Conditions InDepth: Alcohol Abuse and Alcoholism
Main Page | ]]>Risk Factors]]> | ]]>Symptoms]]> | ]]>Diagnosis]]> | ]]>Treatment]]> | ]]>Screening]]> | ]]>Reducing Your Risk]]> | ]]>Talking to Your Doctor]]> | ]]>Living With Alcohol Abuse and Alcoholism]]> | ]]>Resource Guide]]>
]]>Alcohol abuse]]> is a disease characterized by a desire for alcohol and by the continuation of drinking even when there are alcohol-related occupational, legal, health, and family problems. Alcohol abuse can progress to alcoholism. Alcoholism is a condition in which a person becomes physically dependent on the effects of alcohol and drinks to avoid withdrawal symptoms.
Several factors contribute to alcohol abuse and alcoholism, including:
- Brain chemicals that may be different than those normally found in the brain
- Social pressure
- Emotional stress
- ]]>Depression]]> and other mental health problems
- Problem drinking behaviors learned from family and friends
It's estimated that nearly 17.6 million people in the United States abuse alcohol or are considered to be alcoholics. More men than women are alcohol dependent or have alcohol problems. Alcohol problems are highest among young adults, age 18 to 29, and lowest among adults age 65 and older.
Risks Associated With Alcoholism
Organs That Can Be Damaged by Alcoholism
Alcoholism can increase your risk of the following:
- Accidents and injury, including motor vehicle accidents and falls
- Violence, murder, and suicide
- Domestic violence
- Family dysfunction
- Failed relationships
- Lost jobs
- Problems with the law, including drunk driving
- Drug interactions
- Certain cancers, especially cancer of the ]]>liver]]>, ]]>esophagus]]>, ]]>throat]]>, and ]]>larynx]]>
- Gastrointestinal problems (eg, bleeding, ]]>diarrhea]]> , ]]>hemorrhoids]]> , ]]>ulcers]]> , and inflammation of the esophagus)
- Nerve damage
- Sexual disorders, including ]]>impotence]]>
- Reproductive problems
- Postoperative complications (eg, infections, bleeding, and delayed healing)
- Other addictions
- Neurological problems and brain damage (in long-term use)
- Liver damage, including ]]>cirrhosis]]>
- Heart and circulatory problems
- ]]>High blood pressure]]>
- ]]>Pneumonia]]> and ]]>acute respiratory distress syndrome]]>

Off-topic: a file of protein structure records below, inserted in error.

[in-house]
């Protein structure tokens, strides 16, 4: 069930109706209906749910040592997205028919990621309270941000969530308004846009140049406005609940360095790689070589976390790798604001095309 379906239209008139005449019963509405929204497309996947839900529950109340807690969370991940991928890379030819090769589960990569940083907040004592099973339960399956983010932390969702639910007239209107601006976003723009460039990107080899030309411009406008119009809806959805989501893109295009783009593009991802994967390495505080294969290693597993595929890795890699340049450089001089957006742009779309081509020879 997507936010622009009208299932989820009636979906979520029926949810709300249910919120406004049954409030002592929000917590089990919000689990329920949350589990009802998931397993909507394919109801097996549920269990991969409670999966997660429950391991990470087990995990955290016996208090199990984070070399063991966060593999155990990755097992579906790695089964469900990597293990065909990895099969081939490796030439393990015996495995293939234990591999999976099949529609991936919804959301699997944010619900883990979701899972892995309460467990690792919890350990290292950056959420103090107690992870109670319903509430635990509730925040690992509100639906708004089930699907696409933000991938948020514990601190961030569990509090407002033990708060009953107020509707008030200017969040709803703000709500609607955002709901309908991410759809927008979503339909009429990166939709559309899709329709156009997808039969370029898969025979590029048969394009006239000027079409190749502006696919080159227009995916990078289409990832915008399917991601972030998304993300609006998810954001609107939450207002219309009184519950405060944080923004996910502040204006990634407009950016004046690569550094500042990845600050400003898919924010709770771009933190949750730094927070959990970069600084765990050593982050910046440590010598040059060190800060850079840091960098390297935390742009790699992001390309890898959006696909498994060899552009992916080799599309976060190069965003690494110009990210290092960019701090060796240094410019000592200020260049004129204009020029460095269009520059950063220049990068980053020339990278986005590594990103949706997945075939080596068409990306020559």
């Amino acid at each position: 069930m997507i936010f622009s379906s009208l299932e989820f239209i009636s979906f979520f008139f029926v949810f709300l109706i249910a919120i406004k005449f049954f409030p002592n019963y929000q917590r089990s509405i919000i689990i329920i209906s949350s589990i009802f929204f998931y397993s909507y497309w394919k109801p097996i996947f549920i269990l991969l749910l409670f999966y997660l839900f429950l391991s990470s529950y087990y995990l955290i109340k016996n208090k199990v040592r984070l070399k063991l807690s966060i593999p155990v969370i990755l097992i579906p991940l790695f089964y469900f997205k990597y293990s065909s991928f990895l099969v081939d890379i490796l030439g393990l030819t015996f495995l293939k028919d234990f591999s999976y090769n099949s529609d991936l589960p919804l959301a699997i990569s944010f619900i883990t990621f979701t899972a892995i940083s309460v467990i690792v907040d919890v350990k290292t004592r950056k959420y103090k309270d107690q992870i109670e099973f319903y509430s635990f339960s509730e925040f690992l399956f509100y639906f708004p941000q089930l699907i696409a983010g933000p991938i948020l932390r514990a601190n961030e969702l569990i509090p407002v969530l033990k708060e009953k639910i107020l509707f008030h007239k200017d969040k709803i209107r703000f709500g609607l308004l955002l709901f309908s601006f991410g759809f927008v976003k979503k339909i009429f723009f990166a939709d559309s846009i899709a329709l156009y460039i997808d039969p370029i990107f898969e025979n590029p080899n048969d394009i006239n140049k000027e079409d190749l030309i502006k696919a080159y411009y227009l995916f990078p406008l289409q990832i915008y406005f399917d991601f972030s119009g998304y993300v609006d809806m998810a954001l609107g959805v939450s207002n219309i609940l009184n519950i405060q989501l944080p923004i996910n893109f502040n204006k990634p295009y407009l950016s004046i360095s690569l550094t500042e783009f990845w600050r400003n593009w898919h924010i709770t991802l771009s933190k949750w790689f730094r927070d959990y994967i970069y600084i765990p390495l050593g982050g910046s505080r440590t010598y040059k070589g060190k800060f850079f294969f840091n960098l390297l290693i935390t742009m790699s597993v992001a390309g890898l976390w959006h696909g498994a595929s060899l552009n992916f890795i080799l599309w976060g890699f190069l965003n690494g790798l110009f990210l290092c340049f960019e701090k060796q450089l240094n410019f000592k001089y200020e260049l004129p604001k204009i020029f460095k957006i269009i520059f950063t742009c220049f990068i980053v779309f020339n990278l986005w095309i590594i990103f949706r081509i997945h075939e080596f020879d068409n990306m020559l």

- ]]>Peripheral neuropathy]]>
- Hormonal problems in both sexes
- ]]>Fetal alcohol syndrome]]> (in the babies of women who drank during their pregnancy)
- Disorders of the immune system and increased risk of infection
]]>What are the risk factors for alcoholism?]]>
]]>What are the symptoms of alcoholism?]]>
]]>How is alcoholism diagnosed?]]>
]]>What are the treatments for alcoholism?]]>
]]>Are there screening tests for alcoholism]]> ?
]]>How can I reduce my risk of alcoholism?]]>
]]>What questions should I ask my healthcare provider?]]>
]]>What is it like to live with alcoholism?]]>
]]>Where can I get more information about alcoholism?]]>
Alcoholism. National Library of Medicine website. Available at: http://www.nlm.nih.gov/medlineplus/alcoholism.html
American Psychiatric Association. Diagnostic and Statistical Manual of Mental Disorders. 4th ed. Text Revision. Washington, DC: American Psychiatric Association; 2000.
Carson RC, Butcher JN, Mineka S. Abnormal Psychology and Modern Life . 11th ed. Boston, MA: Allyn and Bacon; 2000.
Grant BF, Dawson DA, Stinson FS, Chou SP, Dufour MC, Pickering RP. The 12-month prevalence and trends in DSM-IV alcohol abuse and dependence, United States, 1991-1992 and 2001-2002. Drug Alcohol Dependence. 2004;74:223-234. National Institute on Alcohol Ause and Alcoholism website. Available at: http://pubs.niaaa.nih.gov/publications/arh29-2/79-93.htm . Accessed April 15, 2007.
Last reviewed March 2009 by ]]>Rosalyn Carson-DeWitt, MD]]>
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